Under the Paternity Leave and Benefit Act 2016, a “relevant parent” for the purposes of paternity leave entitlement includes:
- The father of the child
- The spouse, civil partner or cohabitant of the mother of the child
- The parent of a donor-conceived child
In the case of an adopted child, the relevant parent includes:
- The nominated parent in the case of a married same-sex couple or
- The spouse, civil partner or cohabitant of the adopting mother or sole male adopter
An employee can choose to take paternity leave at any time in the 26 weeks following the birth or adoption.
The employee must notify their employer in writing of their intentions to take paternity leave and provide intended dates no later than 4 weeks before the leave.
When applying an employee is required to provide a certificate from their spouse or partner’s doctor confirming when your baby is due, or confirmation of the baby’s actual date of birth if applying for leave immediately after the birth of the baby.
In the case of adoption, a certificate of placement in relation to the child must be submitted
Employers are not obliged to pay employees who are on paternity leave. Employees may qualify for Paternity Benefit from the Department of Social Protection if they have sufficient PRSI contributions.
An employee is entitled to 26 weeks’ maternity leave together with 16 weeks additional unpaid maternity leave, which begins immediately after the end of maternity leave.
An employee must give their employer at least 4 weeks’ written notice of their intention to take maternity leave and must also provide their employer with a medical certificate confirming your pregnancy.
If an employee intend to take the additional 16 weeks’ maternity leave they must provide their employer with at least 4 weeks’ written notice. Both these notices can be given at the same time.
If an employee become pregnant while in employment, they are entitled to take maternity leave. The entitlement to a basic period of maternity leave from employment extends to all female employees (including casual workers), regardless of how long they have been working for the organisation or the number of hours worked per week.
They can also avail of additional unpaid maternity leave. The Maternity Protection Acts 1994 and 2004 provide statutory minimum entitlements in relation to maternity at work including maternity leave.
The Organisation of Working Time Act 1997 provides for a basic annual paid leave entitlement of 4 weeks, although an employee’s contract could give greater rights.
Under Section 19 (1) of the Organisation of Working Time Act 1997 you are entitled to a basic annual paid leave entitlement of 4 weeks. There are 3 different ways of calculating your annual leave entitlement:
- Based on the employee’s working hours during what is called the leave year, which runs from April to March. An employee who has worked at least 1,365 hours in a leave year is entitled to the maximum of 4 working weeks’ paid annual leave unless it is a leave year in which they change employment. Many employers use the calendar year (January-December) instead of the official leave year to calculate entitlement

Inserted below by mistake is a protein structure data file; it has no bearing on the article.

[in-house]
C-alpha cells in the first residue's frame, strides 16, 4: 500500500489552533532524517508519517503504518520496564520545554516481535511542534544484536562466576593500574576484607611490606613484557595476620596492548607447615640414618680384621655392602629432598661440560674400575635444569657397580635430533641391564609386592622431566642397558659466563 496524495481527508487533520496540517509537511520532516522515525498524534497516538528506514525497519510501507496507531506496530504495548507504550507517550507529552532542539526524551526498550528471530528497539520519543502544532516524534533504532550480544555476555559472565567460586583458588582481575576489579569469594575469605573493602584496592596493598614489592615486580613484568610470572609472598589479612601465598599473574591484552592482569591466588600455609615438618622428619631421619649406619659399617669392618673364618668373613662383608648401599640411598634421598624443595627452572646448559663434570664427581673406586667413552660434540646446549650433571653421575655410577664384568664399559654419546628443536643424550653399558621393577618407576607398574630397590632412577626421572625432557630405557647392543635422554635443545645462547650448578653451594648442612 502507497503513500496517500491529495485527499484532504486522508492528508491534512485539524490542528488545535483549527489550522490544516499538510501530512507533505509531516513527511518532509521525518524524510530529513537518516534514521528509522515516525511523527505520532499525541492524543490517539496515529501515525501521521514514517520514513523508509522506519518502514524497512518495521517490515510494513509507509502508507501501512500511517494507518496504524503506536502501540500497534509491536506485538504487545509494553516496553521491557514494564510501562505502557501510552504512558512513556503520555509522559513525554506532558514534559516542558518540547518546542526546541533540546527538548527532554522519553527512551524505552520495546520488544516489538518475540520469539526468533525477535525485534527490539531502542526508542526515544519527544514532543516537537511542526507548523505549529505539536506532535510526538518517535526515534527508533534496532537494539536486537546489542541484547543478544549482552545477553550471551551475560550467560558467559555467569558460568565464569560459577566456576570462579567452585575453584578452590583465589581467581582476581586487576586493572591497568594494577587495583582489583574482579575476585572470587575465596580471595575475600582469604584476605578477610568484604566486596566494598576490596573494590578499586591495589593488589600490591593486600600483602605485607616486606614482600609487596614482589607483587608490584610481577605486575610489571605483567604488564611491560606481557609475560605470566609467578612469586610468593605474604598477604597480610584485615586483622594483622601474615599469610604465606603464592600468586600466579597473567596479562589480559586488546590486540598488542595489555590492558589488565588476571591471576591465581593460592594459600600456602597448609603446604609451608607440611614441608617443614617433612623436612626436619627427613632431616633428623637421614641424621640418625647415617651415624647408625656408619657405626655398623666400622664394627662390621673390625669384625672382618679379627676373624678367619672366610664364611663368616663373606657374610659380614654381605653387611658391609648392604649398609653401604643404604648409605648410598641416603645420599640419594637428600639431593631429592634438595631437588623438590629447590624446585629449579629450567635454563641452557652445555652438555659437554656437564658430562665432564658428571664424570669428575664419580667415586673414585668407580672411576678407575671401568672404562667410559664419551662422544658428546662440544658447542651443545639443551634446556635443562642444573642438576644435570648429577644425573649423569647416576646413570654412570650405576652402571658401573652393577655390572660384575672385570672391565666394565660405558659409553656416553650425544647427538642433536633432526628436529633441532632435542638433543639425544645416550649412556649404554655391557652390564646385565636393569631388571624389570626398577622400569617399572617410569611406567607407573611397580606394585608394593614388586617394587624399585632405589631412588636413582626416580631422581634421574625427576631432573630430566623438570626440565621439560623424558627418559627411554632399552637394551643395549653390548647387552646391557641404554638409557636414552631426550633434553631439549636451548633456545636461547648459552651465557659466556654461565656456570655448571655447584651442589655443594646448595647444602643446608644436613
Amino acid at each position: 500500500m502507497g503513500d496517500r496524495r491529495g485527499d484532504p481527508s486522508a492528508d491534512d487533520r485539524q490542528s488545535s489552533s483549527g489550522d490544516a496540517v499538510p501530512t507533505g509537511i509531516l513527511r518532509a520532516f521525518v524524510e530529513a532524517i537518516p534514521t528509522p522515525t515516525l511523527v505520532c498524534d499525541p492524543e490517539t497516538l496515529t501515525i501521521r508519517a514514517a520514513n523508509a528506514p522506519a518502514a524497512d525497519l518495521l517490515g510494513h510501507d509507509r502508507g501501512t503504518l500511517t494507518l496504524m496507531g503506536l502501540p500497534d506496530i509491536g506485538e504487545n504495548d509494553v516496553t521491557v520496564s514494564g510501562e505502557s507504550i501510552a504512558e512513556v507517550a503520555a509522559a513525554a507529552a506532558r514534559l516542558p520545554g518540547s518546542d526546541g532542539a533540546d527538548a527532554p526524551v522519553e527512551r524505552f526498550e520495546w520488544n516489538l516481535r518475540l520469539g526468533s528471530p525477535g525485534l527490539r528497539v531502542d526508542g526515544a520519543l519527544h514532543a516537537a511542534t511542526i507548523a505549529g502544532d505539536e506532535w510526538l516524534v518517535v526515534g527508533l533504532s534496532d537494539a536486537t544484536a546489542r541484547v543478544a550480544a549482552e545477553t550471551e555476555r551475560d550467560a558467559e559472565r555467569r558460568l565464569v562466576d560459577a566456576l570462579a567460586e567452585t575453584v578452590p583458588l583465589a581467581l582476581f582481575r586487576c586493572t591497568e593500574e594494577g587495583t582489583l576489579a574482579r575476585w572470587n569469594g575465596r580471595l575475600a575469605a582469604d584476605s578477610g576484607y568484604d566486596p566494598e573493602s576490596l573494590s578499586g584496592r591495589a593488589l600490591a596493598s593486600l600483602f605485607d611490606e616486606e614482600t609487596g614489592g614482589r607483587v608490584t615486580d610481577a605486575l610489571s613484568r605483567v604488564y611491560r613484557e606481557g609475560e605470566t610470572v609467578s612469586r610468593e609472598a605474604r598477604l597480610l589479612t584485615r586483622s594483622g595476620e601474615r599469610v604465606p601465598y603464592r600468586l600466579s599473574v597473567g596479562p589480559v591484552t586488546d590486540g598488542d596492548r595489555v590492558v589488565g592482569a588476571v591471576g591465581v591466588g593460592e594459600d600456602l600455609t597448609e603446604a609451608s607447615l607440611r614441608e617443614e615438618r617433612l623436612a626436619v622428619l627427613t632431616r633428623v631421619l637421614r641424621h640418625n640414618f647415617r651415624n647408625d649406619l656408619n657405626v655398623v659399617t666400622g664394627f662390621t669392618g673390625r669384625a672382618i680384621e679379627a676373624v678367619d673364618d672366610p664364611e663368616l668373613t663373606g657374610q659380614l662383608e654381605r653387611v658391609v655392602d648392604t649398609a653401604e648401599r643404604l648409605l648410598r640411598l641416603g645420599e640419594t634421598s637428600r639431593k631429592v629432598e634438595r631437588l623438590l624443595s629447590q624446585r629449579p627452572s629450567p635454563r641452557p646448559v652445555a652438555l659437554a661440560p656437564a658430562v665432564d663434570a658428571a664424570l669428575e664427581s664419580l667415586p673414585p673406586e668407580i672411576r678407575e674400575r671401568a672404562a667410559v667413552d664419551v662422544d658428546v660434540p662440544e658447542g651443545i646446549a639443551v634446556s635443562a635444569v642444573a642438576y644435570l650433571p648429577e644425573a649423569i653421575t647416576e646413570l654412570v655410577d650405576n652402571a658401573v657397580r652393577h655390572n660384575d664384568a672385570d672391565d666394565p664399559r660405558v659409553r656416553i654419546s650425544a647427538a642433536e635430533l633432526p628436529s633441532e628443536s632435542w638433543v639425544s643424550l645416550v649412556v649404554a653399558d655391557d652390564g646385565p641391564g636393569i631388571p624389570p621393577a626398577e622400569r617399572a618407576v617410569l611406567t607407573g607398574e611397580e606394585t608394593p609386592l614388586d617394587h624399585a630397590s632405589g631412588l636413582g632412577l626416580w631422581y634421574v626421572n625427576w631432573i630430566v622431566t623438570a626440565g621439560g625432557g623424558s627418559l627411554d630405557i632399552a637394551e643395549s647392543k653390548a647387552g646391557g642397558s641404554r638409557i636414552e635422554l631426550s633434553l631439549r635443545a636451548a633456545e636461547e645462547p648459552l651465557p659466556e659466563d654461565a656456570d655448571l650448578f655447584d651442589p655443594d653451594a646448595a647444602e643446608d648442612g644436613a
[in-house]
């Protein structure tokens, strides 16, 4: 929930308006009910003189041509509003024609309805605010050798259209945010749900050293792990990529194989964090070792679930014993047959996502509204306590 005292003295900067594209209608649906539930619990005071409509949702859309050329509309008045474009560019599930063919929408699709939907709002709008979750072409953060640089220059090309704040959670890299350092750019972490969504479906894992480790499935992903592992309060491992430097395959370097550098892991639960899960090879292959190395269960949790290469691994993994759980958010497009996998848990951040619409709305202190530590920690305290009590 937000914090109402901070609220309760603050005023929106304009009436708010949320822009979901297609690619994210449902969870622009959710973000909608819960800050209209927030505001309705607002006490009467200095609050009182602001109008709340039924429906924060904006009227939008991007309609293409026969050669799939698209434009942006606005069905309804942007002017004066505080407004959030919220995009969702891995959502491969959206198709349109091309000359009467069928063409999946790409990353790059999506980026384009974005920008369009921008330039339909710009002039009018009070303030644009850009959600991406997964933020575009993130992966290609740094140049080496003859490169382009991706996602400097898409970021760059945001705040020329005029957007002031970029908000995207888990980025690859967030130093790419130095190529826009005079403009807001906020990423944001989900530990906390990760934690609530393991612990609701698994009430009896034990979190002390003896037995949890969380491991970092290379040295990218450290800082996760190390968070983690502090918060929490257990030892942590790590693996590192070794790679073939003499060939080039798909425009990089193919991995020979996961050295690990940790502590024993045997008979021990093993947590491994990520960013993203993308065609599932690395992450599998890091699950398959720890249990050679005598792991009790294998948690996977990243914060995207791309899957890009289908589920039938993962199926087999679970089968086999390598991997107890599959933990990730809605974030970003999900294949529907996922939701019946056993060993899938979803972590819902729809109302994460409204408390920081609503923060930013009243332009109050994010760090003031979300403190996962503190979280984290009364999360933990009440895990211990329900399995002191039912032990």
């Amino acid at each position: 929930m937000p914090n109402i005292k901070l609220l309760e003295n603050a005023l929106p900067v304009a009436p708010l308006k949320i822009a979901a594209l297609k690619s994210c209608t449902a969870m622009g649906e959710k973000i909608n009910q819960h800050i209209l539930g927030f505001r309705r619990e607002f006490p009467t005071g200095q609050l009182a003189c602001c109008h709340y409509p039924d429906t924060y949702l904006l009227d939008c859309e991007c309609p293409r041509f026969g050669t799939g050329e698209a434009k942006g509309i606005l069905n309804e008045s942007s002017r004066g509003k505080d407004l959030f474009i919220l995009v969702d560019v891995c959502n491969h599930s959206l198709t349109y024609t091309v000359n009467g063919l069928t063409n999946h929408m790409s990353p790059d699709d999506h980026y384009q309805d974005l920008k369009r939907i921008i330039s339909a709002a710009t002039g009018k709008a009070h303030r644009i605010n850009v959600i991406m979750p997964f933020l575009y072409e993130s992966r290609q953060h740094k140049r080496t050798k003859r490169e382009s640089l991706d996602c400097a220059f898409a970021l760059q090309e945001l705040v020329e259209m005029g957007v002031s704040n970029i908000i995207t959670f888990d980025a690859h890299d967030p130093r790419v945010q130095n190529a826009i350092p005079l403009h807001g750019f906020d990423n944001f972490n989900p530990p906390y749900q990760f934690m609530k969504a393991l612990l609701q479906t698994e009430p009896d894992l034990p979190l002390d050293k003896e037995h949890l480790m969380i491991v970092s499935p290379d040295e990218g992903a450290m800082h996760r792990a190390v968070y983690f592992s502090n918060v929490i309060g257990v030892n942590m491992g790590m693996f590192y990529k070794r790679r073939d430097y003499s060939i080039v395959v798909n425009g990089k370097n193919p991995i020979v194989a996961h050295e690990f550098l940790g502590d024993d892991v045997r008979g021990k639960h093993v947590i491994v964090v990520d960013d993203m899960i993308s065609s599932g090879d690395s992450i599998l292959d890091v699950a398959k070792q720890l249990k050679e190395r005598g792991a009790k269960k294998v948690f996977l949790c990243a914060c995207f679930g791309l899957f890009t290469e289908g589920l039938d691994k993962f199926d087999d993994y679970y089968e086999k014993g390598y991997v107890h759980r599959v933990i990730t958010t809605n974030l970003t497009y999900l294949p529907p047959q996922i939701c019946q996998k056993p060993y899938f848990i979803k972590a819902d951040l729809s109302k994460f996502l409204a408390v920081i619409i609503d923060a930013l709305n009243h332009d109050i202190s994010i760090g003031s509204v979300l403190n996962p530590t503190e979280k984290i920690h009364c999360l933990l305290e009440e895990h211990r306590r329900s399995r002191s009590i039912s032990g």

- By allowing 1/3 of a working week for each calendar month in which the employee has worked at least 117 hours
- 8% of the hours worked in the leave year, subject to a maximum of 4 working weeks
An employee may use whichever of these methods gives the greater entitlement. When calculating the entitlement, employers should include all hours worked including time spent on annual leave, maternity leave, parental leave, force majeure leave, adoptive leave or the first 13 weeks of carer’s leave.
An employee who has worked for at least 8 months is entitled to an unbroken period of 2 weeks’ annual leave.
Since 1 August 2015, section 86(1) of the Workplace Relations Act 2015 states that statutory annual leave entitlement accrues during a period of certified sick leave.
Employees on long-term sick leave can retain annual leave they could not take due to illness for up to 15 months after the end of the year in which it is accrued.
Employees who leave their employment within 15 months of the end of the year in which this annual leave was accrued, are entitled to payment in lieu of this leave which was untaken due to illness.
Under the Carer’s Leave Act, 2001 the minimum statutory entitlement to carer’s leave is 13 weeks. If an employee apply for a period of carer’s leave which is less than 13 weeks’ duration, the employer may refuse (on reasonable grounds) to allow the employee to take less than 13 weeks’ carer’s leave. Where the employer refuses this leave, he or she must specify in writing to the employee the grounds for refusing the leave.
If an employee requests more than 13 weeks, the employers cannot refuse the leave. The request will be reviewed by the Department of Social Protection.